Father William F. Davitt
Father Davitt was one of more than 50 chaplains the Knights sent to France to minister Catholic soldiers during WWI and the last American officer to die in the war efforts. His ministry took him to the front lines of the battlefield. The French Army awarded Father Davitt the Croix de Guerre after leading a group of men to rescue 40 U.S. troops who were trapped in a ravine. He was killed by one of the last shells fired in the war, just over an hour before the ceasefire at 11 a.m. on Armistice Day, Nov. 11, 1918. Father Davitt was posthumously awarded, the Distinguished Service Cross for his efforts during the Meuse-Argonne offensive.
Sergeant Major Daniel Joseph Daly
Prior to WWI, Daly received two Medal of Honor awards. The first was for single-handedly holding a crucial position under enemy fire during the Boxer Rebellion in 1900. The second was for leading a charge against insurrectionists in Haiti as a gunnery sergeant in 1915. He is one of nineteen people ever to receive the Medal of Honor twice. For his actions in WWI, Daly received the Navy Cross, the Distinguished Service Cross, the Croix de Guerre, and the Médaille militaire. Before the Battle of Belleau Wood, he was quoted yelling, “Come on, you sons of bitches, do you want to live forever?” before leading a charge against a German machine gun nest.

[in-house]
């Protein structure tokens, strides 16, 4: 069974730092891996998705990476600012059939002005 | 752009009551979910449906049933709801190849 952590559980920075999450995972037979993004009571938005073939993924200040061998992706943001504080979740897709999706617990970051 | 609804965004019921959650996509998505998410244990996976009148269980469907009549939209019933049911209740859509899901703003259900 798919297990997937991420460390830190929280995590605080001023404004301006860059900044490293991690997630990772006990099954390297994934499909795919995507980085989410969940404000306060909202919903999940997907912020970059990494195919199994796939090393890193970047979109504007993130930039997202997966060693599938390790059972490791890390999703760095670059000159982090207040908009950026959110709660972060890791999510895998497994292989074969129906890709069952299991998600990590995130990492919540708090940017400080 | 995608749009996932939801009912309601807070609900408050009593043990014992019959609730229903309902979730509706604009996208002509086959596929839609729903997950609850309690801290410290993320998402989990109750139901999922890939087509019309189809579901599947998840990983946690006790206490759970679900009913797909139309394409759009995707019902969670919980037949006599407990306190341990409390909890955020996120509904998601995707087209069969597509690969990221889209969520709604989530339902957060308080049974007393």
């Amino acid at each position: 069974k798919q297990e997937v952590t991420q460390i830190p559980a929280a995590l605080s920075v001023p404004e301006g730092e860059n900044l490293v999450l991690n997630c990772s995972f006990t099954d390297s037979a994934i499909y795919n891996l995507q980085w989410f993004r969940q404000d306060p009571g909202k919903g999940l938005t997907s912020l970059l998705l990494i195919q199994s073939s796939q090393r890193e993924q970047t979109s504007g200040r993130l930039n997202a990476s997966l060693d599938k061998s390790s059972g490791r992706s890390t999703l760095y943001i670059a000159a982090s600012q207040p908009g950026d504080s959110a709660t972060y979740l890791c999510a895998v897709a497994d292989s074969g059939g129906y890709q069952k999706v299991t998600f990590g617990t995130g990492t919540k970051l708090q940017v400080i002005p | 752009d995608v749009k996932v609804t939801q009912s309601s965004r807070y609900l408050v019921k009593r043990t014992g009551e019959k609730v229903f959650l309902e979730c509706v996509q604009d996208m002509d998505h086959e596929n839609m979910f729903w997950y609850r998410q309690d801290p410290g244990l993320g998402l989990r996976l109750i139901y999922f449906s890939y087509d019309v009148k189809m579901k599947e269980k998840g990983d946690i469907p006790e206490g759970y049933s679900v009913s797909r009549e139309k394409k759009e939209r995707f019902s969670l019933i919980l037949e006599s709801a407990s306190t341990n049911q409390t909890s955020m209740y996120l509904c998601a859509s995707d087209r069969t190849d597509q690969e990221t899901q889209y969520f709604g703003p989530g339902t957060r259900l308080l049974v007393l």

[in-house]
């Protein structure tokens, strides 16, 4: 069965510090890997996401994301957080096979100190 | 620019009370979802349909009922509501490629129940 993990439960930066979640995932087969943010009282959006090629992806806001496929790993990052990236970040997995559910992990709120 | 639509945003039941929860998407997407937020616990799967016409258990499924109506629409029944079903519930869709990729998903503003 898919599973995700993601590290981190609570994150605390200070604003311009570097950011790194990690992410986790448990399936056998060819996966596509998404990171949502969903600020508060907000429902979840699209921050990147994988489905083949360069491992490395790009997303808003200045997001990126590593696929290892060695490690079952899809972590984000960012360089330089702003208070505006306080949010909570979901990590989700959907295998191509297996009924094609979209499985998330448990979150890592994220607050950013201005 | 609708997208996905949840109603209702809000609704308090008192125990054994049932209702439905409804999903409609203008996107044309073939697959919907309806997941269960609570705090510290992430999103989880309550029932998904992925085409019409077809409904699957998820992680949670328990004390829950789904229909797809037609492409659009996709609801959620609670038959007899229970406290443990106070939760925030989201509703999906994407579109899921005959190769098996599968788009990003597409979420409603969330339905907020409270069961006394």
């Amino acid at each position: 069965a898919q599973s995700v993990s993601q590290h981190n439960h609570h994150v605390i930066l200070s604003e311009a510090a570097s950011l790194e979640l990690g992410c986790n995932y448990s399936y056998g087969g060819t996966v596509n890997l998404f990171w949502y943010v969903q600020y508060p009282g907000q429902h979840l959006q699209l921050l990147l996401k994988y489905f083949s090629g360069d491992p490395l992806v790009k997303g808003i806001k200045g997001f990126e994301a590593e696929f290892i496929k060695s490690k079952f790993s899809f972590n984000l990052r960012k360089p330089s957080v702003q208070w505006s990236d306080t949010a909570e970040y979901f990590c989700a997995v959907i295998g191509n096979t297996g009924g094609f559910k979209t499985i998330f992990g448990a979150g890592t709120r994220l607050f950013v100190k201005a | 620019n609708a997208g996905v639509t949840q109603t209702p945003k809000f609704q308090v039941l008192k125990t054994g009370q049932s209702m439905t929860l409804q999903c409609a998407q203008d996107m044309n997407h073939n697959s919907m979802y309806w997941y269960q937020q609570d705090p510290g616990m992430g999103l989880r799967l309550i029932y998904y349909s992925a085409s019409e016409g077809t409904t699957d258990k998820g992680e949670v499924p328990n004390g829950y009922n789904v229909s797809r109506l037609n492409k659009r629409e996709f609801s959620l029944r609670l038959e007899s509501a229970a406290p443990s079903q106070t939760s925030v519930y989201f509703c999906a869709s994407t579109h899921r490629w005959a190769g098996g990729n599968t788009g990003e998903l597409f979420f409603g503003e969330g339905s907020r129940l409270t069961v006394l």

Kilmer wrote for The Churchman and The New York Times, and he is now arguably most well-known for his poem “Trees.” A convert to Catholicism after marriage to author Aline Murray, with whom he had five children, Kilmer enlisted in the 7th Regiment and later transferred to 165th Infantry. In the war, Kilmer provided superior officers with intelligence on enemy deployments. He was killed by a sniper’s bullet when leading a patrol to find enemy armaments during the Battle of Ourcq on July 30, 1918. The French Army awarded him the Croix de Guerre for bravery.Kilmer’s Catholic faith did not falter during the war, as evident in his poem, “Prayer of a Soldier in France” in which he compares a soldier’s efforts to Christ’s Passion. A handwritten copy of his last poem, “The Peacekeeper,” is on loan at the Knights of Columbus Museum in New Haven, Conn.